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Old 2007.12.28, 10:30 PM   #1
Glathannus
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Default WMA-Lossless versus FLAC (and other lossless jargon)

Somebody sent me an email asking about this, but my response got so damn long, I thought I might as well post it publicly so other people don't have to ask.

Hey, what is the difference between FLAC and Windows Media Lossless?? Which is better?
Well, since they're both truly lossless formats, you're capable of converting to the exact same WAV/AIFF/RAW file from either of them, and during playback they should sound the exact same as each other. What makes one lossless format different from another is never the quality, but always the utility. FLAC is widely considered to be more useful than WMA-Lossless because it decodes/playbacks so much smoother when you're doing anything other than realtime, like jumping to a specific point within the song, or converting to some other type of file.

WMA-Lossless files are faster to create, but slower to use. The old FLAC argument is that you encode your lossless file only once, but you decode/playback it many times, so if you can take longer to create a faster-loading file, then the extra time 'spent' early on is actually 'saved' over the long run. I know that sounds counter-intuitive in a world where different compression levels of ZIP or RAR will extract faster if they took less time to make, but audio-specialized compression is very different in that WMA-Lossless or Apple Lossless cut some corners to get a file as small FLAC but in less time. FLAC will take longer to compress because it's creating separate chunks within itself, for each of the different split seconds throughout the entire song. Apple Lossless and WMA-Lossless work with larger chunks, which means you can't hear Point M within a song, without the player also having to quietly load Points L and N first, and that creates noticable delays. Monkey's Audio (another lossless format) is the biggest abuser of this sort of thing, and it squeezes an overall song even further... in the same amount of time, and your ability to convert the song or seek to a specific point within it, are terrible, and arguably not worth the extra 'savings' on storage space.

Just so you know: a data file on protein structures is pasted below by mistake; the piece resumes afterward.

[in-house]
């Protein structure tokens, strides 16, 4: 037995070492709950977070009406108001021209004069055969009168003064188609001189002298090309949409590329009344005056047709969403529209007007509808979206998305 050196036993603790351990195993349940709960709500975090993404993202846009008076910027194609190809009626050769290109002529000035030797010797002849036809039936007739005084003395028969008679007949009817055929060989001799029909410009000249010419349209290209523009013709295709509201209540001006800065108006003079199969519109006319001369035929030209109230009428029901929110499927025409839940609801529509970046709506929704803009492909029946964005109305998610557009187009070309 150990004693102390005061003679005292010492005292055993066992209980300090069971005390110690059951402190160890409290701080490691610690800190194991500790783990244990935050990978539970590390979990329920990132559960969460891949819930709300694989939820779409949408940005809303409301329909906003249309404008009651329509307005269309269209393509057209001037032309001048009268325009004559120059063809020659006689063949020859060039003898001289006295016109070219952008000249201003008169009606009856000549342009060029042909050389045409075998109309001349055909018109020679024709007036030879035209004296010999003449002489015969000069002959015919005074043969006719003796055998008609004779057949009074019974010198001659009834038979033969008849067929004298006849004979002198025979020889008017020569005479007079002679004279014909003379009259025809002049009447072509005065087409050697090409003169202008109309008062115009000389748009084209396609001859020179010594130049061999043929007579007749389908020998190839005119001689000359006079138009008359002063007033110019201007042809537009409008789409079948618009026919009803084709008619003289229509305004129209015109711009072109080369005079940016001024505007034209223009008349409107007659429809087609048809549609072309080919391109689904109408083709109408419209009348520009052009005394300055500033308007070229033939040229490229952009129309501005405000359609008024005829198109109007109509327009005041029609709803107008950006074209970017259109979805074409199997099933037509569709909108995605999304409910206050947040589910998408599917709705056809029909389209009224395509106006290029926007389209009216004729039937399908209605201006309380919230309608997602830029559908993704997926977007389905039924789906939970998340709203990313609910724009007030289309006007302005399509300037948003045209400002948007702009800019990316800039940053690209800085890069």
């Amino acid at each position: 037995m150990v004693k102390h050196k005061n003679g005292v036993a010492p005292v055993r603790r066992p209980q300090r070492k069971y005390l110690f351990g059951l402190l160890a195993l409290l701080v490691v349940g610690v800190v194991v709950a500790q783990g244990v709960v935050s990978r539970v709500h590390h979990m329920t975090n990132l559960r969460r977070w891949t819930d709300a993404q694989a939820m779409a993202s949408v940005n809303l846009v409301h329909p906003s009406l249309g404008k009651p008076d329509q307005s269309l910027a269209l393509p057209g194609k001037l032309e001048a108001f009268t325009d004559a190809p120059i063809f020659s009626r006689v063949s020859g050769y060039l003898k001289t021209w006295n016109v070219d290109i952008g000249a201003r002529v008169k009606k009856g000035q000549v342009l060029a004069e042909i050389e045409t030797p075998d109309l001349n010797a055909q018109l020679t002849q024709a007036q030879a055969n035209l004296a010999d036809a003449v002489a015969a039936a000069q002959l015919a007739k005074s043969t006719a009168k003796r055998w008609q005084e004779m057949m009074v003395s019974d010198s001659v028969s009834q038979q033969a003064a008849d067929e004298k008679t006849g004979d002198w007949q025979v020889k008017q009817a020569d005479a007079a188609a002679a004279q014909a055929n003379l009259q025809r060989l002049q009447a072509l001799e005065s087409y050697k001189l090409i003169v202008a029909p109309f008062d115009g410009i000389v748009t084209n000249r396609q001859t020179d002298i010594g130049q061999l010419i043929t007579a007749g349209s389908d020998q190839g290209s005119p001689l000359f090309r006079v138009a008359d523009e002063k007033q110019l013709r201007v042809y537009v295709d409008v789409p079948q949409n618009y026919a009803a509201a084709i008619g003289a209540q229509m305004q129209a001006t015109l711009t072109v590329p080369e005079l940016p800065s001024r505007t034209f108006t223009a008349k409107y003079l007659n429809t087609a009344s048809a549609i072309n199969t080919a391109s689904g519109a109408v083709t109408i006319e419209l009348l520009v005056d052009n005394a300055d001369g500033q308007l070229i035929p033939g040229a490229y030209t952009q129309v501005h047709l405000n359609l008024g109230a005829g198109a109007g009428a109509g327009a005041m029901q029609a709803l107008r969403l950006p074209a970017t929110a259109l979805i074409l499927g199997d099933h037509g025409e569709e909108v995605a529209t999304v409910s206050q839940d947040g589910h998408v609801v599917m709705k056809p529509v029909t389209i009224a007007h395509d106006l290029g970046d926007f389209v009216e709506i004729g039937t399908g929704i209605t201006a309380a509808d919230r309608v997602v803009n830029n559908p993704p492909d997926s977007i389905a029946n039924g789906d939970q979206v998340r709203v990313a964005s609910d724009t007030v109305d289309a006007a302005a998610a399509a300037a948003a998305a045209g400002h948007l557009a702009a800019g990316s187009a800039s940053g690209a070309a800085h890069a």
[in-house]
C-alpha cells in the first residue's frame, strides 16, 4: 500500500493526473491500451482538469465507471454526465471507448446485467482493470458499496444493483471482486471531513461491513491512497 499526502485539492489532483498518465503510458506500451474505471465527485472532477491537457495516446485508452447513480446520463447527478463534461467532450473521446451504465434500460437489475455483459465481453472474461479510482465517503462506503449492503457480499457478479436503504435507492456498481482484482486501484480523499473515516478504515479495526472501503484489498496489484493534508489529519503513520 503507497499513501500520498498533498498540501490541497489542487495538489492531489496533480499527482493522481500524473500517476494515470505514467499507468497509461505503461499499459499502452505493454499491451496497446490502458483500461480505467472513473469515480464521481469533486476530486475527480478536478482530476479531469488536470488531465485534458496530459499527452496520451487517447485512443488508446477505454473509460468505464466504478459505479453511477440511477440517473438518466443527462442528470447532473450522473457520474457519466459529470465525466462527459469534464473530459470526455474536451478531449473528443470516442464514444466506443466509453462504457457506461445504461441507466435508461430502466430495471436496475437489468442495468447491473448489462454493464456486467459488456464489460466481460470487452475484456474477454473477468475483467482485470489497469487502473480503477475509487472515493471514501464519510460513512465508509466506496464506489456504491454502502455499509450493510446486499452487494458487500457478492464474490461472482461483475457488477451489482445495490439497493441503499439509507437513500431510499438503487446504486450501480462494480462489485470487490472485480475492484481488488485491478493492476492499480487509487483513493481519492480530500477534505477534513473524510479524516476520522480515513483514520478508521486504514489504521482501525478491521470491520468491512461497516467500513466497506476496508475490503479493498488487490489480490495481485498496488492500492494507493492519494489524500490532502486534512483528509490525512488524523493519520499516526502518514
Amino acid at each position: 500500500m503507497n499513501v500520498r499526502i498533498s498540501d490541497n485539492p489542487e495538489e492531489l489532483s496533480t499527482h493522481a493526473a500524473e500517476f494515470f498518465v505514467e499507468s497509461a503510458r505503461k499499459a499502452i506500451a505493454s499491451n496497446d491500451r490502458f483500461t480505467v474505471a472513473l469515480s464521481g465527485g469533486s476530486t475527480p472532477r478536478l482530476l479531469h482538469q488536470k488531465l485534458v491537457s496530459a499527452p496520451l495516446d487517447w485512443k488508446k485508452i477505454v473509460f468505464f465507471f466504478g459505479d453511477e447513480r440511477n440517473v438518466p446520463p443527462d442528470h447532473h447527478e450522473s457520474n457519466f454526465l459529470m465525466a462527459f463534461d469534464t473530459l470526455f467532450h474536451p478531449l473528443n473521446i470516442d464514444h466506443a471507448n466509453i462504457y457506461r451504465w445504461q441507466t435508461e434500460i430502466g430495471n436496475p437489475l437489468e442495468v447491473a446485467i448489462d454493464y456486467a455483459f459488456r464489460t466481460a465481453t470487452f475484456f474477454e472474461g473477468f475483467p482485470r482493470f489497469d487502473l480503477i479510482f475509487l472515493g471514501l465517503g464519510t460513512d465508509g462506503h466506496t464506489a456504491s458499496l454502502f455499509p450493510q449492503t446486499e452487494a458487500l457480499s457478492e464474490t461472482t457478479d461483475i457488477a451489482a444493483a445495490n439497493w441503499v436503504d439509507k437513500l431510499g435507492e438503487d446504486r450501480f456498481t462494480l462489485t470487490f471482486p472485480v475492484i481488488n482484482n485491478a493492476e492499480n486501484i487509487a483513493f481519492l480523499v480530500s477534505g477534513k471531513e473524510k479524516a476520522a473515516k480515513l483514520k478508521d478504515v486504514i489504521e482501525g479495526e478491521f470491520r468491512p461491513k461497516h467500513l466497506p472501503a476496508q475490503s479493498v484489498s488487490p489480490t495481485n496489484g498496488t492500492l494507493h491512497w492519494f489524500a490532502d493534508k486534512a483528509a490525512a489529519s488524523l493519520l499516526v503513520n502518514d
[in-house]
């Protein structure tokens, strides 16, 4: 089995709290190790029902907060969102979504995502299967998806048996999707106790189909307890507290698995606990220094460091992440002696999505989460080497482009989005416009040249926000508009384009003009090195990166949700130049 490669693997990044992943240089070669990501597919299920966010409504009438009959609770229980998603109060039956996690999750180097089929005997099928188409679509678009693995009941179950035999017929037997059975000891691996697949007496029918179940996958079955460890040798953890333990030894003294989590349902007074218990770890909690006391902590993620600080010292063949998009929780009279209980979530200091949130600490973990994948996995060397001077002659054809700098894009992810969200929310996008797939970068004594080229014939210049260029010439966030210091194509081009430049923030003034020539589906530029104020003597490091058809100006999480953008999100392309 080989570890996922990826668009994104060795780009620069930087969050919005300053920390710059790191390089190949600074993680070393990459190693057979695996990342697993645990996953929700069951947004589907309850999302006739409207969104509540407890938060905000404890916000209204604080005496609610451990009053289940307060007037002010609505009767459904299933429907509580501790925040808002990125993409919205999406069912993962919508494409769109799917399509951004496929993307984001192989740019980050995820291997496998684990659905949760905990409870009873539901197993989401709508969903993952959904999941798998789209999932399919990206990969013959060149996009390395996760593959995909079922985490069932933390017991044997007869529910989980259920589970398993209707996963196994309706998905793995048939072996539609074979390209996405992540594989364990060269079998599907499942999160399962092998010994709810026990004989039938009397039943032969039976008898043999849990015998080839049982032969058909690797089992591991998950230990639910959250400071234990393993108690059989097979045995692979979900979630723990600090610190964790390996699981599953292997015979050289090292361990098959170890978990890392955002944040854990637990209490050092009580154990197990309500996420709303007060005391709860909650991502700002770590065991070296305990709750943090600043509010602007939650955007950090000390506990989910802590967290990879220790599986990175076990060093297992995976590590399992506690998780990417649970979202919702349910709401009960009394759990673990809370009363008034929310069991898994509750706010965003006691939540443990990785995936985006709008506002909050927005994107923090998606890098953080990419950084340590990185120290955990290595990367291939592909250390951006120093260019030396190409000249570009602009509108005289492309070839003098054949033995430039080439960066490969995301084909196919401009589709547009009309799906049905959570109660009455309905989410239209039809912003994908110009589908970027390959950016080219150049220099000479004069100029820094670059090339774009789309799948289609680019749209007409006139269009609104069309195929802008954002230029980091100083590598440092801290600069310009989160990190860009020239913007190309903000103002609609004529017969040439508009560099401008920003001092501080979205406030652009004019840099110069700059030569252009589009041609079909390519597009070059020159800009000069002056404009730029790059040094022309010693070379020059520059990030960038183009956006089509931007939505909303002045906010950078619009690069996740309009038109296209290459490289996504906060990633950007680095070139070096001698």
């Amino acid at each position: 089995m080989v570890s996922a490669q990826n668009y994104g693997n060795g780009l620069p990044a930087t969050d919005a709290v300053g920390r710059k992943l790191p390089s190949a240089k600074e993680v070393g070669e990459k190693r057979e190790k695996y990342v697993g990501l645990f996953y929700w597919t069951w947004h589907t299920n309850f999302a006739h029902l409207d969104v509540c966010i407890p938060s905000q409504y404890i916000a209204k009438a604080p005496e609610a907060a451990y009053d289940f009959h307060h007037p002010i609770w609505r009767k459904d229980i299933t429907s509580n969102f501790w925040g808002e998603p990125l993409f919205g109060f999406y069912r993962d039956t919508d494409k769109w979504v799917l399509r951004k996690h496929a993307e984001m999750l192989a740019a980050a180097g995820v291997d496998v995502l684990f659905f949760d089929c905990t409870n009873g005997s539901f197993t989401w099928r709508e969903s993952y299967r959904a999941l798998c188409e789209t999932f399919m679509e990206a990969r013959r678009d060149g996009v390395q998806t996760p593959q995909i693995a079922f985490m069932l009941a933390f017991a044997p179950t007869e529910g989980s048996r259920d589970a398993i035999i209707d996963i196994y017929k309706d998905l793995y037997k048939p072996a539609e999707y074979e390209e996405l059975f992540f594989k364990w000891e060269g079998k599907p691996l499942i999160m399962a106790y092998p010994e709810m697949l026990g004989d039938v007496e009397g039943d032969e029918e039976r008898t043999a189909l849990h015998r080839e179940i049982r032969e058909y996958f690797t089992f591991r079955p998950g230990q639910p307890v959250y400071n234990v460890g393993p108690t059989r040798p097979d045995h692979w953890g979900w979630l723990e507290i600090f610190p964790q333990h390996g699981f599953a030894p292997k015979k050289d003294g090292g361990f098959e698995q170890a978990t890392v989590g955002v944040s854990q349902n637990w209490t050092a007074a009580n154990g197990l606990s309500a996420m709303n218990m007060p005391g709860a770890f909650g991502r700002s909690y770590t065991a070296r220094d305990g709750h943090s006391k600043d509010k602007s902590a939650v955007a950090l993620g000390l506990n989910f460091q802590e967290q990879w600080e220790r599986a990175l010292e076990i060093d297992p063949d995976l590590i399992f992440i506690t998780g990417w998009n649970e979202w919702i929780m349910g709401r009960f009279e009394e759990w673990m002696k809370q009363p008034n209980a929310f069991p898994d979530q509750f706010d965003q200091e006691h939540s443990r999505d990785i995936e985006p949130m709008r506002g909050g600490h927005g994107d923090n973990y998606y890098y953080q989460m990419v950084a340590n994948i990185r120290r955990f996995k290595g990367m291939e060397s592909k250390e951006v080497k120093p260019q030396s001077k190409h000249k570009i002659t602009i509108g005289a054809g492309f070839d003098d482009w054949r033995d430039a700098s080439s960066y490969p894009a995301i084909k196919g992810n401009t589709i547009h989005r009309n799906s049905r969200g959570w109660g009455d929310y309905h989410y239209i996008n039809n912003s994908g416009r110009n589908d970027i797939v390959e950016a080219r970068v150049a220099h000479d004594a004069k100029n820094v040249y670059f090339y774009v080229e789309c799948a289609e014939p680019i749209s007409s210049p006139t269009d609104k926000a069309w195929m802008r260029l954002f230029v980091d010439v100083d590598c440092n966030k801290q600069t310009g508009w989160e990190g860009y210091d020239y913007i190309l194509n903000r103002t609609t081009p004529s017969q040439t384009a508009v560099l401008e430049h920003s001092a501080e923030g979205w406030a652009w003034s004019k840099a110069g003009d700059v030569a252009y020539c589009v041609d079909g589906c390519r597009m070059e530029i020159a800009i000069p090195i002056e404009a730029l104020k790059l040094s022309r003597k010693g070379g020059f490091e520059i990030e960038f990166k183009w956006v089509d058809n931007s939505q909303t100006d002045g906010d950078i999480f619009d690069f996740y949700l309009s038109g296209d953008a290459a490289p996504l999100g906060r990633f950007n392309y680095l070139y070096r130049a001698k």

WavPack (my lossless format of choice) tries to be the best of both worlds, between the decoding speed of FLAC, versus the smaller filesize of Monkey's Audio. It doesn't really beat them both, but I'd say it's a silver medalist in both fields, which arguably makes WavPack a more.... balanced format. WavPack is also the king of 96kHz/24bit, in that no other lossless format has as much Compression Size versus Decoding Speed efficiency for audio of that scale, while other lossless formats unofficially specialize in 44.1kHz/16bit even if they allow 96kHz/24bit.

The thing that's so important about decoding speed (aside from what I mentioned so far), is it affects battery life on portable players. If a format is 'faster'/'smoother', that means on the flipside, it is taking less processing for normal playback. Less processing ends up costing you less power. Lossless formats in general, are energy hogs on portable players, but FLAC is "the lesser of many evils". But no matter which one you use, it's supposed to be effectively the same as having a portable CD player, only it's more compact and more convenient.